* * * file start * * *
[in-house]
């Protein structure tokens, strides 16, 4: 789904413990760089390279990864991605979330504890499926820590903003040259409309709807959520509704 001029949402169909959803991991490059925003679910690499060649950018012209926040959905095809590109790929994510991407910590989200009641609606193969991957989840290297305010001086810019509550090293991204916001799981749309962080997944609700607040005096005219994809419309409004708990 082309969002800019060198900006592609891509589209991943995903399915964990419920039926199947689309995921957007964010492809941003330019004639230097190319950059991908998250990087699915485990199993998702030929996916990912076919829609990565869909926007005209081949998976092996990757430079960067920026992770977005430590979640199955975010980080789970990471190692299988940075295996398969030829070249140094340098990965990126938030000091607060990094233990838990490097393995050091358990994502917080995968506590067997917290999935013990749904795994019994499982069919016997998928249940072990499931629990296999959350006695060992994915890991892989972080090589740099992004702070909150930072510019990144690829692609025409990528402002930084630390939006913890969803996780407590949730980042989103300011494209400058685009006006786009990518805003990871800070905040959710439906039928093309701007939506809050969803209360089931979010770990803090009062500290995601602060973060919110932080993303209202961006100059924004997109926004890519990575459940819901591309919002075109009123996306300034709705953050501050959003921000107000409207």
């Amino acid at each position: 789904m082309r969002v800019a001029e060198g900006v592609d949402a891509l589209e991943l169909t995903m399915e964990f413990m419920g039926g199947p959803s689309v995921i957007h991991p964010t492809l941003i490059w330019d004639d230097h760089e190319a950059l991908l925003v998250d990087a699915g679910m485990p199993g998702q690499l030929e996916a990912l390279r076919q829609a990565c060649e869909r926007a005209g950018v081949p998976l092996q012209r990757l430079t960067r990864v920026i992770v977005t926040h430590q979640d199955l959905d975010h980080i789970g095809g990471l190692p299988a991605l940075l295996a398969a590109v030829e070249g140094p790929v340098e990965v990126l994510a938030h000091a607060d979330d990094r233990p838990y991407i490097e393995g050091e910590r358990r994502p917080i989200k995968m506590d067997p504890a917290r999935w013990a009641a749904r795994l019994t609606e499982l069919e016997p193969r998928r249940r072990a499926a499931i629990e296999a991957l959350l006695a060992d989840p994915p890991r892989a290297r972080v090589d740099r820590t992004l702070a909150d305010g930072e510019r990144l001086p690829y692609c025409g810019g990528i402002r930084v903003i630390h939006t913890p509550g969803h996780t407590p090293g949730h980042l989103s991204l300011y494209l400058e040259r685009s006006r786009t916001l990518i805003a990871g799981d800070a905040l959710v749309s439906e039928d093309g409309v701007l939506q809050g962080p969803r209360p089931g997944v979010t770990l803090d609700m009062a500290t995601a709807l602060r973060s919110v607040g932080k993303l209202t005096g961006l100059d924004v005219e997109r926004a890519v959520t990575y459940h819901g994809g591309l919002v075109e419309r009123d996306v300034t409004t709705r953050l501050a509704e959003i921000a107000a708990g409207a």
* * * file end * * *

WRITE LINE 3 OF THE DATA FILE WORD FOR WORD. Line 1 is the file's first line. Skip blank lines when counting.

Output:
């Amino acid at each position: 789904m082309r969002v800019a001029e060198g900006v592609d949402a891509l589209e991943l169909t995903m399915e964990f413990m419920g039926g199947p959803s689309v995921i957007h991991p964010t492809l941003i490059w330019d004639d230097h760089e190319a950059l991908l925003v998250d990087a699915g679910m485990p199993g998702q690499l030929e996916a990912l390279r076919q829609a990565c060649e869909r926007a005209g950018v081949p998976l092996q012209r990757l430079t960067r990864v920026i992770v977005t926040h430590q979640d199955l959905d975010h980080i789970g095809g990471l190692p299988a991605l940075l295996a398969a590109v030829e070249g140094p790929v340098e990965v990126l994510a938030h000091a607060d979330d990094r233990p838990y991407i490097e393995g050091e910590r358990r994502p917080i989200k995968m506590d067997p504890a917290r999935w013990a009641a749904r795994l019994t609606e499982l069919e016997p193969r998928r249940r072990a499926a499931i629990e296999a991957l959350l006695a060992d989840p994915p890991r892989a290297r972080v090589d740099r820590t992004l702070a909150d305010g930072e510019r990144l001086p690829y692609c025409g810019g990528i402002r930084v903003i630390h939006t913890p509550g969803h996780t407590p090293g949730h980042l989103s991204l300011y494209l400058e040259r685009s006006r786009t916001l990518i805003a990871g799981d800070a905040l959710v749309s439906e039928d093309g409309v701007l939506q809050g962080p969803r209360p089931g997944v979010t770990l803090d609700m009062a500290t995601a709807l602060r973060s919110v607040g932080k993303l209202t005096g961006l100059d924004v005219e997109r926004a890519v959520t990575y459940h819901g994809g591309l919002v075109e419309r009123d996306v300034t409004t709705r953050l501050a509704e959003i921000a107000a708990g409207a």